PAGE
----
GEORGE KENNEDY: New vision for Columbia's future, but whose vision?

Thursday, May 17, 2012 | 5:36 p.m. CDT

Remember the Sasaki plan? That was delivered in 2007. Remember the charrette? That was just a couple of years ago. And Visioning? Now we’re “imagining” Columbia again. I haven’t even mentioned the granddaddy of all those plans, Metro 2020. That one was adopted way back in 2001.

The point is that when it comes to thinking, dreaming, even planning for the future of central Columbia, we’ve got no shortage of guidelines. Like many of you, I’m sure, I’ve been impressed, even inspired. All the plans I’ve mentioned envisioned a strong, vibrant downtown with high-end apartments and condominiums attracting young professionals and affluent retirees to patronize restaurants and retailers.

Then came the Odle brothers.  You don’t need to visit a website to see their notion of what downtown should be. Just stroll up Tenth Street from the university parking garage toward Broadway. Or jog to the northeast a few blocks, to the intersection of College and Walnut.

While consultants’ dreams mainly exist on paper and in cyberspace, the Odlerian reality is hundreds of units intended to house the flood of students who’re swelling university enrollment to record heights.

If you’re the owner of a downtown bar or late-night restaurant, this no doubt strikes you as a wonderful development. From the university viewpoint, its residence halls can only hold about 6,300 students, so the rest of the rapidly growing enrollment (35,000 or so expected this fall) has to live somewhere. Where better than within walking distance, not only of the bars, but of the campus?

For the rest of us, though, the citizens who value the vision of downtown outlined by all those consultants and want to preserve the city’s core, is this eruption of apartments what we want? More to the point, is there anything we can do?

In search of one set of answers, I sat in Tuesday night on the North Central Columbia Neighborhood Association board of directors regular meeting. More than most of us, the residents of the swath of Columbia between Broadway and the Business Loop, College Avenue west to Providence Road, have their property values and their piece of mind affected by forces mainly beyond their control.

The Odle apartments loom over the modest houses that line those narrow streets just north of Walnut and west of College. Much of North Central was to be designated “blighted” in the first map made public by promoters of the much-debated Enhanced Economic Zone. Another tax abatement program, this one called a TIF, may be proposed as a way to finance infrastructure improvements by luring more businesses.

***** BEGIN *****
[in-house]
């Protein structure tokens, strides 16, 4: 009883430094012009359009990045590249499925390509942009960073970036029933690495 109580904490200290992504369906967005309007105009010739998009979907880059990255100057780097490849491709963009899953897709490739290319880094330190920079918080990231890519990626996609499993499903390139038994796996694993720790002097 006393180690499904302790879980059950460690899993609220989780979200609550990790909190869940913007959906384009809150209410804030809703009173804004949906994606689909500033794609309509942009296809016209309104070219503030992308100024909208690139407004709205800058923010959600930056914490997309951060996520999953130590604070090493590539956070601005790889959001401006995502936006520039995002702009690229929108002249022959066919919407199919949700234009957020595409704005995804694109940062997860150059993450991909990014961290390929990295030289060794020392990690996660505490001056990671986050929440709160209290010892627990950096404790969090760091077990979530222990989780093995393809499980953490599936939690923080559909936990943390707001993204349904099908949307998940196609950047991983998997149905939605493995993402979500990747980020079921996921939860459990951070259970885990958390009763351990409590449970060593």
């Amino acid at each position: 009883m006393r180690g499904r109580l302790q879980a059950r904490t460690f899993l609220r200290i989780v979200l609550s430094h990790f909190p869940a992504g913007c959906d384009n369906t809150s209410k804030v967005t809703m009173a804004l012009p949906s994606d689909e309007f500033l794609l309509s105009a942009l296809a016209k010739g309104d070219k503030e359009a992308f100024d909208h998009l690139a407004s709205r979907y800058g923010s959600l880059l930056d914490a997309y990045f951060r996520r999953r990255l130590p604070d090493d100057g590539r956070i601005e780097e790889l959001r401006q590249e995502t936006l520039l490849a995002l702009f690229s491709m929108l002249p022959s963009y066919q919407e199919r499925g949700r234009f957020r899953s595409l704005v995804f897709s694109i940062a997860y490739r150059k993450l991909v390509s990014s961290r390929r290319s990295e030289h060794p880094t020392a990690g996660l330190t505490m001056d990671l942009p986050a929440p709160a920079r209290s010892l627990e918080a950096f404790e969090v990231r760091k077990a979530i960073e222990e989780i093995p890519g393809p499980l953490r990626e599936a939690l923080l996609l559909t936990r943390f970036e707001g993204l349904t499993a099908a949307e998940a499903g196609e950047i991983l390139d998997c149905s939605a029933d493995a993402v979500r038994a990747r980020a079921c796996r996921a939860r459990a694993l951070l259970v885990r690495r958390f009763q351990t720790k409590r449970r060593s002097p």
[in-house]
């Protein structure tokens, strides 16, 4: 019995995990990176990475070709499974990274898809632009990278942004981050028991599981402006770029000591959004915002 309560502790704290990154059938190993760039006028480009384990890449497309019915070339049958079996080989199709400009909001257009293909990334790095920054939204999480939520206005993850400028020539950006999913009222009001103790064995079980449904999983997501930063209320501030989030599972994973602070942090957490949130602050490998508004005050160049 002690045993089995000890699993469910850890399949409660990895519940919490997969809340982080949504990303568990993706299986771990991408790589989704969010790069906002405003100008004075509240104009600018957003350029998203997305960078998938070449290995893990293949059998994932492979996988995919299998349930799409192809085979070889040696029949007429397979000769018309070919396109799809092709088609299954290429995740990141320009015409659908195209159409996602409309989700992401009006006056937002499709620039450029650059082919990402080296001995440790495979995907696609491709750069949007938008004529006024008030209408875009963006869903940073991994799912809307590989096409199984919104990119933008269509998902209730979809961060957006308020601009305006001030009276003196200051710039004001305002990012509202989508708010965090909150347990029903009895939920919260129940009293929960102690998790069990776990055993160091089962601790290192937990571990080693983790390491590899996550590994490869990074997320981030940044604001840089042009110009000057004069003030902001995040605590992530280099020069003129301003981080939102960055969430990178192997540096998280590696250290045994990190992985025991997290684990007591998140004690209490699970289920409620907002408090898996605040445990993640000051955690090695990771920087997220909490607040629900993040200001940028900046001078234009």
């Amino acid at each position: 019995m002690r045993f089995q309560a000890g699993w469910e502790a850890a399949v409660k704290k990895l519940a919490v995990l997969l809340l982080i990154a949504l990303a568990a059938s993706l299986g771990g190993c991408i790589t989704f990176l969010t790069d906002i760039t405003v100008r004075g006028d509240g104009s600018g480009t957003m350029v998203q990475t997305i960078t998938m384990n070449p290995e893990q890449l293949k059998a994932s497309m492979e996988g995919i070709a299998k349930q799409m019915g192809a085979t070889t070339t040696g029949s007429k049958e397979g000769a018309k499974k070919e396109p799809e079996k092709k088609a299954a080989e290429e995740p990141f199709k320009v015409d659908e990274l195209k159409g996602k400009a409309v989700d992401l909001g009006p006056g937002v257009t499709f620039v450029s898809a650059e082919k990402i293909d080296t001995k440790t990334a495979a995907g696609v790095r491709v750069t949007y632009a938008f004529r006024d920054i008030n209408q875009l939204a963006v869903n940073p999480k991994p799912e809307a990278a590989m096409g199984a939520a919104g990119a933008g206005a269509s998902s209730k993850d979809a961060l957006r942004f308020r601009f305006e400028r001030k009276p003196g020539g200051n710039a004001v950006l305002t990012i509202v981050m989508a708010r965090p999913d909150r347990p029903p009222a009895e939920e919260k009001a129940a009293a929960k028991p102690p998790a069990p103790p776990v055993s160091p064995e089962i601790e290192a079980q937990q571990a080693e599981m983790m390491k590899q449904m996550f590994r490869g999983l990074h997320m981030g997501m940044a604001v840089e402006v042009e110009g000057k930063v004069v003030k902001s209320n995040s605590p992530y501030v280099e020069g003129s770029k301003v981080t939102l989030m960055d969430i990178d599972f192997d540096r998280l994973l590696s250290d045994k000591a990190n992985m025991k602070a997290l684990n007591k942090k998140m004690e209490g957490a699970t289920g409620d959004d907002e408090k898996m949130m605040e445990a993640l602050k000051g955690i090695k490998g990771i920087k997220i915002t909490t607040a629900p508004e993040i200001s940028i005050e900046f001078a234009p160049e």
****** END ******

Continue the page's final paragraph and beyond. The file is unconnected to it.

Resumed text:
Already, under the soft-spoken but persistent leadership of Pat Fowler, the NCCNA has scored some notable victories. After negotiation between residents and developers broke down, the Planning and Zoning Commission voted to deny the rezoning requested by the Odles for an expansion of their apartment project. The City Council, under citizen pressure, rescinded the first missteps in the EEZ process. The “blight map” is being redrawn to cover a much reduced area. A new advisory board seems likely to include neighborhood representatives.

Ms. Fowler reported on her meeting this week with the city manager. Her goal, she said, was above all to make sure the association is at the table as plans shaping the neighborhoods' future are discussed. I’ll be surprised if that doesn’t happen.

She also wants to meet with the board of the recently created Community Improvement District, which represents the heavy hitters of downtown commerce and abuts North Central.

I wondered what, if anything, those neighbors have in common and how that conversation might go, so I called Carrie Gartner, executive director of the CID (and until recently a resident of North Central herself).

Ms. Gartner reminded me of the obvious — that there’s no guarantee consultants’ dreams will translate into bricks and mortar. The plans are largely “inspirational,” she pointed out. Actual development is driven less by vision than by the market.